In Estate of Lamanna, the court evaluated the Pennsylvania confession of judgment procedure, and held that for a confession of judgment to satisfy due process, there must at least be some provision for post-judgment notice and hearing before the deprivation of debtor's property takes place. See id. at 969-70; 973-74.11 The debtor must be given an opportunity to challenge the initial waiver of pre-judgment notice and hearing in the confession clause and to raise any defenses to the debt or the entry of the judgment. See id.; see also D.H. Overmeyer Co., Inc. v. Frick Co., 405 U.S. 174, 92 S.Ct. 775, 31 L.Ed.2d 124 (1972); Jordan, 20 F.3d at 1272 (discussing a court's review of a waiver in a confessed judgment); Girard Trust Bank v. Martin, 557 F.2d 386 (3d Cir.), cert. denied, 434 U.S. 985, 98 S.Ct. 612, 54 L.Ed.2d 479 (1977).12 The Estate of Lamanna court concluded that because the debtor did not receive pre-deprivation notice, it could not raise defenses to the earlier waiver contained in the confessed judgment.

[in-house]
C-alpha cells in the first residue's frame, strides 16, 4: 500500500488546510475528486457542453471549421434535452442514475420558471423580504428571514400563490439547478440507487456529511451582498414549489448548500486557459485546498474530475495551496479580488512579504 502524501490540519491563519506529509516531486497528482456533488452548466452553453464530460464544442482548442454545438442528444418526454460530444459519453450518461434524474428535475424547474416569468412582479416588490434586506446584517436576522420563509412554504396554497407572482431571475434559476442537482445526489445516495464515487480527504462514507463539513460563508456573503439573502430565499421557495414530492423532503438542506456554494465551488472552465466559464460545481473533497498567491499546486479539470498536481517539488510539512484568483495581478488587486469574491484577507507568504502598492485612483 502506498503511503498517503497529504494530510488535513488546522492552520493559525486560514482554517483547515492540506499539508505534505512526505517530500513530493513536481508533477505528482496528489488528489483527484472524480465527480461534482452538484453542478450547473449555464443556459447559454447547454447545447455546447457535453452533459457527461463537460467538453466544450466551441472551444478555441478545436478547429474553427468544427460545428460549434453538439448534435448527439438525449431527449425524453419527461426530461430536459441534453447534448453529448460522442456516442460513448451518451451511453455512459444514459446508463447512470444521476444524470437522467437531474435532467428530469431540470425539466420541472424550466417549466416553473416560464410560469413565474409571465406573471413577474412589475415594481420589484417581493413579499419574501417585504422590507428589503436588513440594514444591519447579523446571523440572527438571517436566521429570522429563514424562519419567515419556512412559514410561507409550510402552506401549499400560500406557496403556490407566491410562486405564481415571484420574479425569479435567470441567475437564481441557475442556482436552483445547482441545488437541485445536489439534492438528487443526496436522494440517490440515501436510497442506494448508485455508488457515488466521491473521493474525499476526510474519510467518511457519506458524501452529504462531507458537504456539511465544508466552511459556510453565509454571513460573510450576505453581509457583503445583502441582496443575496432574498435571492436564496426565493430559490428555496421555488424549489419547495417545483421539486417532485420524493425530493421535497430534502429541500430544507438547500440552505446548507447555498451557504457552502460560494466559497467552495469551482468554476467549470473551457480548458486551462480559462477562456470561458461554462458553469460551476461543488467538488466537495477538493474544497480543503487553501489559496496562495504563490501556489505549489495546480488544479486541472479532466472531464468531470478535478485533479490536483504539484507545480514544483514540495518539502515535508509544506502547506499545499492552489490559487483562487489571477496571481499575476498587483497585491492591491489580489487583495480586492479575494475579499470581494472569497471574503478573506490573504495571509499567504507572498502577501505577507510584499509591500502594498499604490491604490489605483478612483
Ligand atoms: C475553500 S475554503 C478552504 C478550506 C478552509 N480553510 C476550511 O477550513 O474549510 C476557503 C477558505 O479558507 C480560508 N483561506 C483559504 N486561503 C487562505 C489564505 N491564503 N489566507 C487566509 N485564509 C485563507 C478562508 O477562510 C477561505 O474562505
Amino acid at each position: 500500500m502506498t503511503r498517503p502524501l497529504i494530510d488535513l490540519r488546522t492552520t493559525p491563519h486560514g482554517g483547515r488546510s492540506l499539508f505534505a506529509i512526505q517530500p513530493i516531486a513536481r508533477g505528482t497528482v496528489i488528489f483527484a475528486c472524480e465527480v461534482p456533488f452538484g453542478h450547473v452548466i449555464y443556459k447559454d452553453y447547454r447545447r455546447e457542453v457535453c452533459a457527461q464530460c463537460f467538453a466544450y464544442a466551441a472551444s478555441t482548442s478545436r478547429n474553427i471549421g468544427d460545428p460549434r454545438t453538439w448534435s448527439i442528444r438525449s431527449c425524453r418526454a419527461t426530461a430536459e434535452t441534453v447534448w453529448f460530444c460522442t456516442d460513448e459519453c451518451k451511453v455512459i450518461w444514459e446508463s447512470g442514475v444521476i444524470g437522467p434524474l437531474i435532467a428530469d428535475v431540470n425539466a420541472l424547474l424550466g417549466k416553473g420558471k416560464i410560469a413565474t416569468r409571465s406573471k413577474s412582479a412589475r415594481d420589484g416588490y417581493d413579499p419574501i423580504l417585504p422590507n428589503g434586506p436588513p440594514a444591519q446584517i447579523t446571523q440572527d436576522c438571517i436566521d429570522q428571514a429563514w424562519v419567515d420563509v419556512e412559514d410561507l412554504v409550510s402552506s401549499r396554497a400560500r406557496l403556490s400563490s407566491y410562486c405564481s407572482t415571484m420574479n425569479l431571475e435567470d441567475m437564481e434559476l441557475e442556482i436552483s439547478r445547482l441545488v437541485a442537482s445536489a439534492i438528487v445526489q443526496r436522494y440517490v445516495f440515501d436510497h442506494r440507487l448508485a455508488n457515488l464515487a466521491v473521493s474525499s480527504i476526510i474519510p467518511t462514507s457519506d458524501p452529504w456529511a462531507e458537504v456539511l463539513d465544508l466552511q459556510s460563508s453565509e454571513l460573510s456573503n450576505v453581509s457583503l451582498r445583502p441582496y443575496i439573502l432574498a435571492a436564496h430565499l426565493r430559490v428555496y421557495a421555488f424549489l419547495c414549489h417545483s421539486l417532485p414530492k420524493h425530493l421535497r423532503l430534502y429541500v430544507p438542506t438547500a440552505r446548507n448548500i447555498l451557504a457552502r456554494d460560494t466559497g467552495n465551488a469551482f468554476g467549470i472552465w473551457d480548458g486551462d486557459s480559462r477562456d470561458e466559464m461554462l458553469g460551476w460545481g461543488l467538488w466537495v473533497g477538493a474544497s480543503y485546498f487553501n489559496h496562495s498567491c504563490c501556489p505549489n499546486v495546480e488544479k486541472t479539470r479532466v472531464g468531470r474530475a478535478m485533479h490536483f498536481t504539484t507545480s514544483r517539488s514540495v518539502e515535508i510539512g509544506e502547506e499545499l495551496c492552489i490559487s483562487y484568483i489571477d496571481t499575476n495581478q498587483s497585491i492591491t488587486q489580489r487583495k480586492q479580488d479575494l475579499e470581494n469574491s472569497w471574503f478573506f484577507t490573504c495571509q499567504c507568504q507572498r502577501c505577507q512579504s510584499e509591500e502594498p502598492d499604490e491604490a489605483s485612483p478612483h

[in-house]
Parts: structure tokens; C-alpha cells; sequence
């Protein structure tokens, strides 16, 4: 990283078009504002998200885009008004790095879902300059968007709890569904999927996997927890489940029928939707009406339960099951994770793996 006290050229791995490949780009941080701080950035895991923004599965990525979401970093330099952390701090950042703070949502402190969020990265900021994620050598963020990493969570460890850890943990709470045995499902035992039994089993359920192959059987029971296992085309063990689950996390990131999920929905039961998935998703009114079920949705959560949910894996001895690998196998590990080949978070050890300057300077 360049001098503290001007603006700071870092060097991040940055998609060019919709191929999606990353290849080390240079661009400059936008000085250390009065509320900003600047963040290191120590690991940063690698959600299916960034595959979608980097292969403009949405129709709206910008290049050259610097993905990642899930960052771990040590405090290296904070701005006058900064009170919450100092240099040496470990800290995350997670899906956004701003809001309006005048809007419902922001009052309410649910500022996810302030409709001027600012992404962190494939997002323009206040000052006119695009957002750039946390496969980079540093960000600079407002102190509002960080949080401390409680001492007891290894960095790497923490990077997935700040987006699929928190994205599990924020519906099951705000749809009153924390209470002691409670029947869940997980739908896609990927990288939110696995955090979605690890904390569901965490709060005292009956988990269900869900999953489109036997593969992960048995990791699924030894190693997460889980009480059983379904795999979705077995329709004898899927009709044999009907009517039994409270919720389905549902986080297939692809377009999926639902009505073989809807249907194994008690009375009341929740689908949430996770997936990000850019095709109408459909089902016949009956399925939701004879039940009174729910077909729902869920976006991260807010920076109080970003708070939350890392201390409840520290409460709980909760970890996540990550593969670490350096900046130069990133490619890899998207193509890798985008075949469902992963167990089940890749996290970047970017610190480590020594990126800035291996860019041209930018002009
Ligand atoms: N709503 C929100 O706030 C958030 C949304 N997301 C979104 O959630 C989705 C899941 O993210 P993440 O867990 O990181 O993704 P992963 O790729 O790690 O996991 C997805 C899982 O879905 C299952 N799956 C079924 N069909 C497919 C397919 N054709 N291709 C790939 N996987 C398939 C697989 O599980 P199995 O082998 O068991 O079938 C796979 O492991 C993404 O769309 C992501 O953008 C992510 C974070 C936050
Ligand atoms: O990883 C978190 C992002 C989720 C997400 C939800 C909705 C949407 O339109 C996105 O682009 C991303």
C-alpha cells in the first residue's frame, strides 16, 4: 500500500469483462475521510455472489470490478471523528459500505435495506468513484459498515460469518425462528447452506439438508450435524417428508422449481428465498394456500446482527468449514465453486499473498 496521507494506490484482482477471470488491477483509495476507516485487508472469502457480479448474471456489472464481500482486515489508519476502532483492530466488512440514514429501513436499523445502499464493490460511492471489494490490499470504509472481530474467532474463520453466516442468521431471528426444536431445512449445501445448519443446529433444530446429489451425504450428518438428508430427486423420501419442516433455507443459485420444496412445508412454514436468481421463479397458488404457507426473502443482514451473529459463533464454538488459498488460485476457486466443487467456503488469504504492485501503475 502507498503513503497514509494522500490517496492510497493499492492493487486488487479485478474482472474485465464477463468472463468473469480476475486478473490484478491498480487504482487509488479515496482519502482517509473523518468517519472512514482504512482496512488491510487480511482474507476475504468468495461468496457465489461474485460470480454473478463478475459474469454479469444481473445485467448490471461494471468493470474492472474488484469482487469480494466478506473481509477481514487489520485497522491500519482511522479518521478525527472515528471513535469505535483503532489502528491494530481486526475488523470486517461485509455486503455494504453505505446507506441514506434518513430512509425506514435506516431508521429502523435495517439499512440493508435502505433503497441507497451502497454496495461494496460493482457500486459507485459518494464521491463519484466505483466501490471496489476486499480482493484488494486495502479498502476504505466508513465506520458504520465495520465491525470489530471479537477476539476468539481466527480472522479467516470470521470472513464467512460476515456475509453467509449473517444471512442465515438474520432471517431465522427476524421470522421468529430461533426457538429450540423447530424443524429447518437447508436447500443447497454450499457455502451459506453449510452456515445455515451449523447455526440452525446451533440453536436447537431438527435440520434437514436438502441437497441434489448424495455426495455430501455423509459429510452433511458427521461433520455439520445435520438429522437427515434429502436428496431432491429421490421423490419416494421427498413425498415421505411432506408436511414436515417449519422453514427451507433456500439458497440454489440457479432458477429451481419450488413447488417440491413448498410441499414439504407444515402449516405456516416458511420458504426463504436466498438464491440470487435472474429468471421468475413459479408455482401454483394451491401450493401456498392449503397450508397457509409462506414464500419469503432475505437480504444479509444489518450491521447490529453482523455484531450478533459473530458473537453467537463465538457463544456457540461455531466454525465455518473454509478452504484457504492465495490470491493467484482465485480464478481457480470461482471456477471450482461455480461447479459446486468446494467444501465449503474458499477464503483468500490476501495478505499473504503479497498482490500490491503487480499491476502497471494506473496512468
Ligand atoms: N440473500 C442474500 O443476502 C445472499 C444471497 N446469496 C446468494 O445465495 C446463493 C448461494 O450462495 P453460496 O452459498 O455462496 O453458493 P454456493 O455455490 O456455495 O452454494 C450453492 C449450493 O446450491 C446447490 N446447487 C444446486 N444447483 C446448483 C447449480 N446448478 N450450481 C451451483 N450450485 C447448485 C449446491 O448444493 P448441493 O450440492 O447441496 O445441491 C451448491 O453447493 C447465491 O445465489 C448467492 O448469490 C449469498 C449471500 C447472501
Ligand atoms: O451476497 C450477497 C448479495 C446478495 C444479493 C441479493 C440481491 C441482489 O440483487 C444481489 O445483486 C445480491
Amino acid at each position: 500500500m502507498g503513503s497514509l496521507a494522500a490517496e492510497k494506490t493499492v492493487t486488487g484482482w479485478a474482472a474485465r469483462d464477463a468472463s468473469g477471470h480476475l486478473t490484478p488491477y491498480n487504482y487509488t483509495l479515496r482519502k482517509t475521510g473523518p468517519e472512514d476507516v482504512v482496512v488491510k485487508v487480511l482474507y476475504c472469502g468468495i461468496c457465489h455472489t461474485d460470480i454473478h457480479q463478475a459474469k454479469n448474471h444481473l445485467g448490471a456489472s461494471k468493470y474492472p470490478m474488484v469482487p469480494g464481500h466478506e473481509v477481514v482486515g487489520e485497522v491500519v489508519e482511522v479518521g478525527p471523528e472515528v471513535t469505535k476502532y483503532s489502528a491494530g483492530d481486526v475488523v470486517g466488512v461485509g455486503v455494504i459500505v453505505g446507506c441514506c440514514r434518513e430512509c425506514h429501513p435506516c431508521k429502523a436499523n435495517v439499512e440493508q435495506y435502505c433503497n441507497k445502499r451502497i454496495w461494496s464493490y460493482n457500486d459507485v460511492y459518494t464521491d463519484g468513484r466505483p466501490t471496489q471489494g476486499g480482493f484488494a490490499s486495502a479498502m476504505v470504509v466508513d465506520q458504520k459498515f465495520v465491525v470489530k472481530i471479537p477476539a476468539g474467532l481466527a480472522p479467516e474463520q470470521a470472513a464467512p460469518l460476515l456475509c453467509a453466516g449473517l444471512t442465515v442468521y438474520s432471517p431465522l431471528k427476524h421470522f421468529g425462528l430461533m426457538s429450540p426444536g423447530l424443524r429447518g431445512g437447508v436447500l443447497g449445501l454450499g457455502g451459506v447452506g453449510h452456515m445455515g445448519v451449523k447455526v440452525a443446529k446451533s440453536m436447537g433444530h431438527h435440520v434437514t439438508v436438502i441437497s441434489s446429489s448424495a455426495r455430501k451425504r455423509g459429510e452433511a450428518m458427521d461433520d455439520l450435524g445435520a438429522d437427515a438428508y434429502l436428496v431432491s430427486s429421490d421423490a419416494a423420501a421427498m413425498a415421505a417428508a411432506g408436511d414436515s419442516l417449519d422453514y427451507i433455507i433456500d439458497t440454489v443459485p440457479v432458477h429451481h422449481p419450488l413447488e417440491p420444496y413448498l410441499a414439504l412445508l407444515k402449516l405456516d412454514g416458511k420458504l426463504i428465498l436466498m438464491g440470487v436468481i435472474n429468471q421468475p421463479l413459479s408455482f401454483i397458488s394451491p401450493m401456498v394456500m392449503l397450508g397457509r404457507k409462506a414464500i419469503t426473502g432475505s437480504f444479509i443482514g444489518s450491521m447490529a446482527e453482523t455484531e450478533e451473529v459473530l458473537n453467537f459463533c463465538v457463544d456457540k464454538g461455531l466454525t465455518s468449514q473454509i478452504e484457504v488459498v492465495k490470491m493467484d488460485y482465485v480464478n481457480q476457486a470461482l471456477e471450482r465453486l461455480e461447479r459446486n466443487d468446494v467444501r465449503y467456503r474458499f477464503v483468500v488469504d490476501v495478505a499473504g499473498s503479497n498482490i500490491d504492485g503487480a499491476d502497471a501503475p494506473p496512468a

In the present case, defendants claim that the debtor, Kim, never received notice of the entry of the execution clause. Choi claims that because Kim was present when the deed was prepared, and was thereby aware of the compulsory execution clause, and signed it, there was implicit notice of execution. However, in Estate of Lamanna, where the judgment debtors executed a similar cognovit clause, this implicit “notice” did not satisfy due process. Thus, there is no evidence that the debtor was notified at the time the order of execution was issued. In fact, when a debtor is “abroad,” as was the case here, the Korean Code allows a creditor to dispense with any notice before compulsory execution. See Korean Code Civ.P., Art. 502 (1990). (In other cases, some form of notification is required. See id., Art. 501.). As in Estate of Lamanna, this lack of notice would render any provisions for challenging the “judgment” meaningless. Under New Jersey law, the Korean procedure does not comport with due process.